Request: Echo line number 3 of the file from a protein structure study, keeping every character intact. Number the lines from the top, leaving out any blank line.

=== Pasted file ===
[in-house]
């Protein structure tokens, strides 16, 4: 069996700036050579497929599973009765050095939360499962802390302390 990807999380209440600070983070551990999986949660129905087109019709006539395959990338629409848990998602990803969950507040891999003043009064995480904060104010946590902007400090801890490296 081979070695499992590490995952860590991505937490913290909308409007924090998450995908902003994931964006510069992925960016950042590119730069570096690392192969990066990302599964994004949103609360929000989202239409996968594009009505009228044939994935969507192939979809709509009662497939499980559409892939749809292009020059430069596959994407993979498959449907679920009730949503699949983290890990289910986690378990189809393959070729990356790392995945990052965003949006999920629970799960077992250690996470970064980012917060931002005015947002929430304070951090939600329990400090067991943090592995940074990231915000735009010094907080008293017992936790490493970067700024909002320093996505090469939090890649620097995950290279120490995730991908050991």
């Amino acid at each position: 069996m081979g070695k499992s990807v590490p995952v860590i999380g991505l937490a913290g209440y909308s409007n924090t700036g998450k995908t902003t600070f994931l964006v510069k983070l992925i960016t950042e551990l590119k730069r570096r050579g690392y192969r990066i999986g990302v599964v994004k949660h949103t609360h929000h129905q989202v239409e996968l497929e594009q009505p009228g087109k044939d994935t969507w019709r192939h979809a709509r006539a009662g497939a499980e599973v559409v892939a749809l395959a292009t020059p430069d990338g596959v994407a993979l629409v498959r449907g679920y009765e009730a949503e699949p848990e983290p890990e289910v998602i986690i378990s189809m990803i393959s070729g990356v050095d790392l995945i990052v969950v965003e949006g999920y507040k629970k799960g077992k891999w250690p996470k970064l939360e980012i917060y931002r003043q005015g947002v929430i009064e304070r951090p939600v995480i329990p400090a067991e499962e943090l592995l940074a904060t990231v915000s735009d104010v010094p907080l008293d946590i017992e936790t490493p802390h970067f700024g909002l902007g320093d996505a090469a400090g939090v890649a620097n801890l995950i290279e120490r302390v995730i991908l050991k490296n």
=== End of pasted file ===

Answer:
């Amino acid at each position: 069996m081979g070695k499992s990807v590490p995952v860590i999380g991505l937490a913290g209440y909308s409007n924090t700036g998450k995908t902003t600070f994931l964006v510069k983070l992925i960016t950042e551990l590119k730069r570096r050579g690392y192969r990066i999986g990302v599964v994004k949660h949103t609360h929000h129905q989202v239409e996968l497929e594009q009505p009228g087109k044939d994935t969507w019709r192939h979809a709509r006539a009662g497939a499980e599973v559409v892939a749809l395959a292009t020059p430069d990338g596959v994407a993979l629409v498959r449907g679920y009765e009730a949503e699949p848990e983290p890990e289910v998602i986690i378990s189809m990803i393959s070729g990356v050095d790392l995945i990052v969950v965003e949006g999920y507040k629970k799960g077992k891999w250690p996470k970064l939360e980012i917060y931002r003043q005015g947002v929430i009064e304070r951090p939600v995480i329990p400090a067991e499962e943090l592995l940074a904060t990231v915000s735009d104010v010094p907080l008293d946590i017992e936790t490493p802390h970067f700024g909002l902007g320093d996505a090469a400090g939090v890649a620097n801890l995950i290279e120490r302390v995730i991908l050991k490296n």